Science X Newsletter Monday, Nov 4

Dear ymilog,

Here is your customized Science X Newsletter for November 4, 2019:

Spotlight Stories Headlines

Designing unmanned aerial vehicle trajectories for energy minimization

Extending electron paramagnetic resonance (EPR) spectroscopy to nanoliter volume protein single crystals

RoboBee powered by soft muscles

Voyager 2 reaches interstellar space: Scientists detect plasma density jump

Gene-OFF switches tool up synthetic biology

Scientists discover how potent bacterial toxin kills MRSA bacteria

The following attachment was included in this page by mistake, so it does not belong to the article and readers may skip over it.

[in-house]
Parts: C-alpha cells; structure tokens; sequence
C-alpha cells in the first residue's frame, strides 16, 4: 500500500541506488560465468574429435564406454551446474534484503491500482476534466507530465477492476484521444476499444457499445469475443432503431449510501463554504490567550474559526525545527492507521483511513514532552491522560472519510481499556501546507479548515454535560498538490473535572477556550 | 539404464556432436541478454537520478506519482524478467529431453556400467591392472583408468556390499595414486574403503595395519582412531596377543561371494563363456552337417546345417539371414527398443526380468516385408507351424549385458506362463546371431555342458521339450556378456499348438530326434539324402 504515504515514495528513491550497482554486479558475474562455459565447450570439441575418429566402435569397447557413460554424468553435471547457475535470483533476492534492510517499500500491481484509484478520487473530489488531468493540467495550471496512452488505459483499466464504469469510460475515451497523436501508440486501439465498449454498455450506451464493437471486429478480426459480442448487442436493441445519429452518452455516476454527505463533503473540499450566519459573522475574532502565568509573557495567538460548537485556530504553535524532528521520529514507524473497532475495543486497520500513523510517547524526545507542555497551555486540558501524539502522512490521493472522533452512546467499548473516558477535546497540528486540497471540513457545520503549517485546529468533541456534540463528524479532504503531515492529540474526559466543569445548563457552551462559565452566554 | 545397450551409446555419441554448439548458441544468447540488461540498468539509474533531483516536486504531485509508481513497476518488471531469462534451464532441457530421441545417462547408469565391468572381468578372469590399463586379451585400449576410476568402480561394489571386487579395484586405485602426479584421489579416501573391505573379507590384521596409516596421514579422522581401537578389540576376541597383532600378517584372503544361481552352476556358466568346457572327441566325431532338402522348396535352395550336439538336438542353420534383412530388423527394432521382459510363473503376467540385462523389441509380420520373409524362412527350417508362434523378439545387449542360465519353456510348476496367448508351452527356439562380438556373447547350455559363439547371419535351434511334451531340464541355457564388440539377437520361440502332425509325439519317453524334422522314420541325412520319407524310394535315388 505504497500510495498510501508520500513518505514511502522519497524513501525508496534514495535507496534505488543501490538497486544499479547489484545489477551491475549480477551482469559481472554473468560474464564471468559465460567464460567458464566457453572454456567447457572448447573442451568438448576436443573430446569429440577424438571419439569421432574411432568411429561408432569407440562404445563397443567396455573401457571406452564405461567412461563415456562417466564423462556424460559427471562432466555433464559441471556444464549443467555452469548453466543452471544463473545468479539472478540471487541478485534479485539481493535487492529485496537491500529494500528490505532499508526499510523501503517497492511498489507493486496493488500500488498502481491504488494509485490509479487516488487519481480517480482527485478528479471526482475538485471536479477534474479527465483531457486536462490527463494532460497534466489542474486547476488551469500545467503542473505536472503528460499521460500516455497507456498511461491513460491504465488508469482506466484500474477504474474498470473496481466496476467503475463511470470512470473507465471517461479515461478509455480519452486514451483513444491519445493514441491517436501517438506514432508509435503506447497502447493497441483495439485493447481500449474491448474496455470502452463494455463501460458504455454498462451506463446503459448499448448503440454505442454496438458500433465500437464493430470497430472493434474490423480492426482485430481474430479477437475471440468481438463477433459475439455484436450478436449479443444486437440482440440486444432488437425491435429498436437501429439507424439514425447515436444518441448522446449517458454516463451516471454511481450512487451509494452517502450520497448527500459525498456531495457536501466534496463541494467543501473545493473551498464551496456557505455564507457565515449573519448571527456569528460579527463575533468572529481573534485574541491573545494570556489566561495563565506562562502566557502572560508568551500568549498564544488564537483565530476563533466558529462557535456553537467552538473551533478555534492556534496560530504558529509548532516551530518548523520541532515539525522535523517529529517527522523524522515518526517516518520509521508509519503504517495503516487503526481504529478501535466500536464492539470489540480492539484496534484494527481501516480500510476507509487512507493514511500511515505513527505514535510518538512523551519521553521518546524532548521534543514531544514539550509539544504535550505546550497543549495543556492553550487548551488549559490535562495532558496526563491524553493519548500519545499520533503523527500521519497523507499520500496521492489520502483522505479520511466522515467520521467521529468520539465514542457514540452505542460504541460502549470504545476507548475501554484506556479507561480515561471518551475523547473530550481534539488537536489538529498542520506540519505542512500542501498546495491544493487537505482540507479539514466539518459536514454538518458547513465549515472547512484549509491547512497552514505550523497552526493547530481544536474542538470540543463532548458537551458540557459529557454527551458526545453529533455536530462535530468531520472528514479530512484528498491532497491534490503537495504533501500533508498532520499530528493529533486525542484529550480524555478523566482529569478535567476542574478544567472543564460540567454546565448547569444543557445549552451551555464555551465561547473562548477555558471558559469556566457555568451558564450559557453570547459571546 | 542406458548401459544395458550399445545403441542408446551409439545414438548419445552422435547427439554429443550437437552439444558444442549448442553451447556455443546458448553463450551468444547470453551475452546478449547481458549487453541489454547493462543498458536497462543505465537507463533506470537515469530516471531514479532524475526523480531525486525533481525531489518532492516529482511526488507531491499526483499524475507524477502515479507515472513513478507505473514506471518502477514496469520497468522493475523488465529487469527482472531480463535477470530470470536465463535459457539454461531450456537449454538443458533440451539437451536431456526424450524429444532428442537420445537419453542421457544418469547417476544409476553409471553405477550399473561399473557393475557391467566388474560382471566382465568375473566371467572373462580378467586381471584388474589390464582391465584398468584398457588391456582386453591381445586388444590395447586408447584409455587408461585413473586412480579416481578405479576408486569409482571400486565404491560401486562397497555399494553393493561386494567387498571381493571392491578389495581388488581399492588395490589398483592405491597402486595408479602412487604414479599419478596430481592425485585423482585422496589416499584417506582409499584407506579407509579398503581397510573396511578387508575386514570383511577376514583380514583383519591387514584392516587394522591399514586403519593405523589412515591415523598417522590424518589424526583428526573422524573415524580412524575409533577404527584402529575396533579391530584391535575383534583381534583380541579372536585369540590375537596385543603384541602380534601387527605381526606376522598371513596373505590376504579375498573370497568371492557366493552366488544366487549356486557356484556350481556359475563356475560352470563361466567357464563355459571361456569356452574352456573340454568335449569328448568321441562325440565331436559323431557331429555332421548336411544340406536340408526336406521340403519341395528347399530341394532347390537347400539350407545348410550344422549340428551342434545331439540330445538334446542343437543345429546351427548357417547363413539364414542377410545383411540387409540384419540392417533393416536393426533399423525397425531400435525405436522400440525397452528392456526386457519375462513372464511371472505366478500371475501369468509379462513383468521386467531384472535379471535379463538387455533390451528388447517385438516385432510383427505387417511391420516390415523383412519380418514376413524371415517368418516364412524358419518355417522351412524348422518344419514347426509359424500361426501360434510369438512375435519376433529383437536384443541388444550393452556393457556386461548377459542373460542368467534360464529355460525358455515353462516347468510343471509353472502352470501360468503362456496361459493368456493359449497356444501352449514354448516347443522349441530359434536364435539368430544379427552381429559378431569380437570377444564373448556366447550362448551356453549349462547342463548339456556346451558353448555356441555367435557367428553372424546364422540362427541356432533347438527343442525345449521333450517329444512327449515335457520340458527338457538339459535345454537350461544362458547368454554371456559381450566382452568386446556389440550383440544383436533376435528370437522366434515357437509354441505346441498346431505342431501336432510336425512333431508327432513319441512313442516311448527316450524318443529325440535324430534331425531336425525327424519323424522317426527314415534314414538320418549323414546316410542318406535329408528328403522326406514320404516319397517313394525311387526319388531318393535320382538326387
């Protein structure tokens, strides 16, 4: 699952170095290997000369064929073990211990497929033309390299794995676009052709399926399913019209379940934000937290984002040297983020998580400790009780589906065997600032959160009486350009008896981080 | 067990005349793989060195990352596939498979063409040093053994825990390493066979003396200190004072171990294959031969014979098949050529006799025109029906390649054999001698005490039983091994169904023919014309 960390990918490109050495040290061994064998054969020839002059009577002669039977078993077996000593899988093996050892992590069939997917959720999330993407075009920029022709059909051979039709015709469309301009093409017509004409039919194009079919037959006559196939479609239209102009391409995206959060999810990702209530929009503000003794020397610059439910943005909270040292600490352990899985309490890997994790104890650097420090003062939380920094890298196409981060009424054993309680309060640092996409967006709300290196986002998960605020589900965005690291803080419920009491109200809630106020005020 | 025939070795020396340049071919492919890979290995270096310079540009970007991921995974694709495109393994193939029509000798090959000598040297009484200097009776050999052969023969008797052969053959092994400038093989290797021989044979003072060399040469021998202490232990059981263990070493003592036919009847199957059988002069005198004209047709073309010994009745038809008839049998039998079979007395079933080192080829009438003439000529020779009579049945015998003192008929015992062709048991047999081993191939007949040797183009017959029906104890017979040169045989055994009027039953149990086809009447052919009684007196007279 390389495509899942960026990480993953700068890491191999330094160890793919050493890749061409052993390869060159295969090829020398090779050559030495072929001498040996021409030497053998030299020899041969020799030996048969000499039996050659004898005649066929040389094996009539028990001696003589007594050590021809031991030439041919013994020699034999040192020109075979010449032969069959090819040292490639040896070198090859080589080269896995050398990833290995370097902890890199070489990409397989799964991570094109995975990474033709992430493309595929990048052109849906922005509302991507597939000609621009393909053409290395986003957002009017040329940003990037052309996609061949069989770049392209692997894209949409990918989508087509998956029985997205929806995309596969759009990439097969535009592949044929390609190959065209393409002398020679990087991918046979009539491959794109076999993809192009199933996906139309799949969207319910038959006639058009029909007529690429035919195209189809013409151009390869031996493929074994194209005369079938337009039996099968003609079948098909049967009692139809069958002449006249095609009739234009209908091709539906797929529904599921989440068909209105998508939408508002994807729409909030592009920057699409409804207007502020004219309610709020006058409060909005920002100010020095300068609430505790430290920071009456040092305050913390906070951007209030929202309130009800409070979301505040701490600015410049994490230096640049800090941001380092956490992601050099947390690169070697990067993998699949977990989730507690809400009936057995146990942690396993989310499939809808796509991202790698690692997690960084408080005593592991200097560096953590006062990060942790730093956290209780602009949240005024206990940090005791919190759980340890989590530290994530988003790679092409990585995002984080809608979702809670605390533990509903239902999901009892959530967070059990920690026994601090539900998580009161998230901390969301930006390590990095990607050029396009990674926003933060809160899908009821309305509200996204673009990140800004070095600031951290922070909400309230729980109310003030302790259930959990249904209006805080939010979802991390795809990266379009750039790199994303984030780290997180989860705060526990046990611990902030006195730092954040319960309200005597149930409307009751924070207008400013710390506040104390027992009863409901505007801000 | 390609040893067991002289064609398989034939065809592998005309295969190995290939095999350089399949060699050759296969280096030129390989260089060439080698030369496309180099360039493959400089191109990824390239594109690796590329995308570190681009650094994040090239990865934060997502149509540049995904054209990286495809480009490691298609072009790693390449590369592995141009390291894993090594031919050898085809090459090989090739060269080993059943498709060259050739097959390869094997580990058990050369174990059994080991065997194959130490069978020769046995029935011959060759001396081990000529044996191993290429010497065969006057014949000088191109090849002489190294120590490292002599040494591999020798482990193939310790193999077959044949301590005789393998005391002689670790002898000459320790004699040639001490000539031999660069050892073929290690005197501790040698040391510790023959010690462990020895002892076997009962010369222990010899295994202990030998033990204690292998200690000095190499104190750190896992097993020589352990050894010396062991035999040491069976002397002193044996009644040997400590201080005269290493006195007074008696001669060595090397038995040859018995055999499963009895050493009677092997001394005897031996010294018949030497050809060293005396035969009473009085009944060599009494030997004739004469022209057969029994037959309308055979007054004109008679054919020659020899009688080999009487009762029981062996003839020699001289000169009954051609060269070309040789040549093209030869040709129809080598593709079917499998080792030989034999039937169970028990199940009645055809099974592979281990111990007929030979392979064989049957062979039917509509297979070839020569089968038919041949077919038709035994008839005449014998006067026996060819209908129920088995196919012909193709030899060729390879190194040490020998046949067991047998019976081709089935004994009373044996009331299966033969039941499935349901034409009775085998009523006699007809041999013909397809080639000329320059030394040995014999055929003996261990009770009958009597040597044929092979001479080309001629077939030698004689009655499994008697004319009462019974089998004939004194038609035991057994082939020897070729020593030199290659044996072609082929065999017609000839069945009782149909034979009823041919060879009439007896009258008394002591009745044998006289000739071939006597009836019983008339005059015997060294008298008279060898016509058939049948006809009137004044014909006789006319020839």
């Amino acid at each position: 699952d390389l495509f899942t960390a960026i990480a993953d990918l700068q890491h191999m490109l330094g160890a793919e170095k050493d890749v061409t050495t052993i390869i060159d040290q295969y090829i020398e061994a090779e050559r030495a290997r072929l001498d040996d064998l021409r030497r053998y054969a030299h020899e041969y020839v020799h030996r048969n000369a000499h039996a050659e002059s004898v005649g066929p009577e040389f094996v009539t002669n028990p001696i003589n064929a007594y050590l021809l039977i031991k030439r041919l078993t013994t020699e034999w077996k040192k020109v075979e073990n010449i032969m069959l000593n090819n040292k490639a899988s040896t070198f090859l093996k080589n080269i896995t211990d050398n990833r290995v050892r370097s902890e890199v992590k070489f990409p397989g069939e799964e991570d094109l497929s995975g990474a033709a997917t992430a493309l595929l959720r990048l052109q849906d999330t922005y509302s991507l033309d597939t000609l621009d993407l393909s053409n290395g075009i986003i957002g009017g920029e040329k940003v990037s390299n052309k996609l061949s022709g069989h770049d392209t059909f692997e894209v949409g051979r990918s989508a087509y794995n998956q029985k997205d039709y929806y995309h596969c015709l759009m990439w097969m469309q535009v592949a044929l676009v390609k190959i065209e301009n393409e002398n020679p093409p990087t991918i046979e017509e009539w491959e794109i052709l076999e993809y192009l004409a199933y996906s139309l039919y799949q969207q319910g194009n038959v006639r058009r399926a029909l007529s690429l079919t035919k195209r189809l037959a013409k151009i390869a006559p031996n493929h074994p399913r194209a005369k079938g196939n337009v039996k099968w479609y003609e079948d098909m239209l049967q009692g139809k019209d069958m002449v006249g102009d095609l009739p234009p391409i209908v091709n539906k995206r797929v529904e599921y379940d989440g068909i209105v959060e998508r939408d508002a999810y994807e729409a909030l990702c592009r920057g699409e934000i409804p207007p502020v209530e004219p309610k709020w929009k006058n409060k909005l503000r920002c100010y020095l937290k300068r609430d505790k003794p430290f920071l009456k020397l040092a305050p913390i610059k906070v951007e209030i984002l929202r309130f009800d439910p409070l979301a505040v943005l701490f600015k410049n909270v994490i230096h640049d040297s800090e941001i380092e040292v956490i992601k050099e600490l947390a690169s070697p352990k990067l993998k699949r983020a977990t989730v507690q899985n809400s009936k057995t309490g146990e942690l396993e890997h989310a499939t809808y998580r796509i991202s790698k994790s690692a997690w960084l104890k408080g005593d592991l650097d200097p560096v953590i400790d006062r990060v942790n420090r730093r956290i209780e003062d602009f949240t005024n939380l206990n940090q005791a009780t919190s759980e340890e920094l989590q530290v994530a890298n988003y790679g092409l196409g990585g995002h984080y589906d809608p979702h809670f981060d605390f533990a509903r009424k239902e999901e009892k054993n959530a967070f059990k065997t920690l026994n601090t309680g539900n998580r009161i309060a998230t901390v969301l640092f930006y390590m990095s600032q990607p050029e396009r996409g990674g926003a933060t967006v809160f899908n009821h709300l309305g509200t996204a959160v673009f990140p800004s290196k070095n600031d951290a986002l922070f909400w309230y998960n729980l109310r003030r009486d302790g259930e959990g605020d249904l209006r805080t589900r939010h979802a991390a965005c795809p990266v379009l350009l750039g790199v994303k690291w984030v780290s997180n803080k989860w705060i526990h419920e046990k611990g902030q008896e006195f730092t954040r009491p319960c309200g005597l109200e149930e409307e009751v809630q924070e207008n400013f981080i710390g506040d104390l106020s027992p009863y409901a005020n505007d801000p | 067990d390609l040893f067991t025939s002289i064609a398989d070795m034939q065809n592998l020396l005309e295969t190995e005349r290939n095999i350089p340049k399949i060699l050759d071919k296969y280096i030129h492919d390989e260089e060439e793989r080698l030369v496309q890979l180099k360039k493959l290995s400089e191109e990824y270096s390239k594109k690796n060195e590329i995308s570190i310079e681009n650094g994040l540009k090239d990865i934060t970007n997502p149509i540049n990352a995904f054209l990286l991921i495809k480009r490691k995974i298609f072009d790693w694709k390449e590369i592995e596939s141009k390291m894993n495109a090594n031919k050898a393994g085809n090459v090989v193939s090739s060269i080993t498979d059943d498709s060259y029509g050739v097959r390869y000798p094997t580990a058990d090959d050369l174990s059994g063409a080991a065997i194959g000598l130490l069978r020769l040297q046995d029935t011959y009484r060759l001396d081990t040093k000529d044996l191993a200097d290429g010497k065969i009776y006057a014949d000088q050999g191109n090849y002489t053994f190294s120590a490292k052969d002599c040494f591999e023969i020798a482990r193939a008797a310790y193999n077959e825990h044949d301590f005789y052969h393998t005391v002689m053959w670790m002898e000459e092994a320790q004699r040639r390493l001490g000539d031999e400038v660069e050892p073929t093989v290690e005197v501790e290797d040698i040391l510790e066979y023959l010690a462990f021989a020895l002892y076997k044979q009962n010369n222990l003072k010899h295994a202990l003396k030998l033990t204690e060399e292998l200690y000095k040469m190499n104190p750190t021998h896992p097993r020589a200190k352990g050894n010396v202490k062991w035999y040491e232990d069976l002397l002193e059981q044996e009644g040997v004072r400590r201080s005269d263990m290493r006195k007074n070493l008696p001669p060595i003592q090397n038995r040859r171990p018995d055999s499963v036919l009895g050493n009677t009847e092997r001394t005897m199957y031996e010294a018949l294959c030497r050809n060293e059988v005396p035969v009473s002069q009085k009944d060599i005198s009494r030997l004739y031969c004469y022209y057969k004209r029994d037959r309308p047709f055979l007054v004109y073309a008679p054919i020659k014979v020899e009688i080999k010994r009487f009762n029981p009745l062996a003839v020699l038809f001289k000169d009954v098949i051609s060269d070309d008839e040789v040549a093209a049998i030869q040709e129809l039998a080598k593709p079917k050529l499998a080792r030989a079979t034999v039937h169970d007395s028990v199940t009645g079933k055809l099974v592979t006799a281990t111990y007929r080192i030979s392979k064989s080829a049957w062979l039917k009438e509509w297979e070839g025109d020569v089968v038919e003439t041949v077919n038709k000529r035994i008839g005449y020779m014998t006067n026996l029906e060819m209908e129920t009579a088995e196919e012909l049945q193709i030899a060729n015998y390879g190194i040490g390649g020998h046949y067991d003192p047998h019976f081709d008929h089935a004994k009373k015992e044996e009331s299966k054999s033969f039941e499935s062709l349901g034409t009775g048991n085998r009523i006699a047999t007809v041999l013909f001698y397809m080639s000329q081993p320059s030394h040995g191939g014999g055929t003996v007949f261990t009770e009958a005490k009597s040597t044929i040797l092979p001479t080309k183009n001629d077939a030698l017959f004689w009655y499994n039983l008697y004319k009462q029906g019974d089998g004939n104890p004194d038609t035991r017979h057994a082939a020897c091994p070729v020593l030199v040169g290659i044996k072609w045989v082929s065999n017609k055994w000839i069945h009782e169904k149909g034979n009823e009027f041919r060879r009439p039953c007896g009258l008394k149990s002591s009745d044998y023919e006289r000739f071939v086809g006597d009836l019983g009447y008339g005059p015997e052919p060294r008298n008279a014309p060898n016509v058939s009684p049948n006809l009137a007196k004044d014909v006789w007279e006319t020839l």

City apartments or jungle huts: What chemicals and microbes lurk inside?

Nanoparticle drug delivery provides pain relief and more effective opioid alternative in animal study

National-scale study shows that invasive grasses promote wildfire

New study sheds more light on the properties of three polars

Complex society discovered in the vulturine guineafowl

Invasive species short-circuiting benefits from mercury reduction in the Great Lakes

Sea levels to continue rising after Paris agreement emission pledges expire in 2030

Tethered chem combos could revolutionize artificial photosynthesis

Study of African animals illuminates links between environment, diet and gut microbiome

Physics news

Extending electron paramagnetic resonance (EPR) spectroscopy to nanoliter volume protein single crystals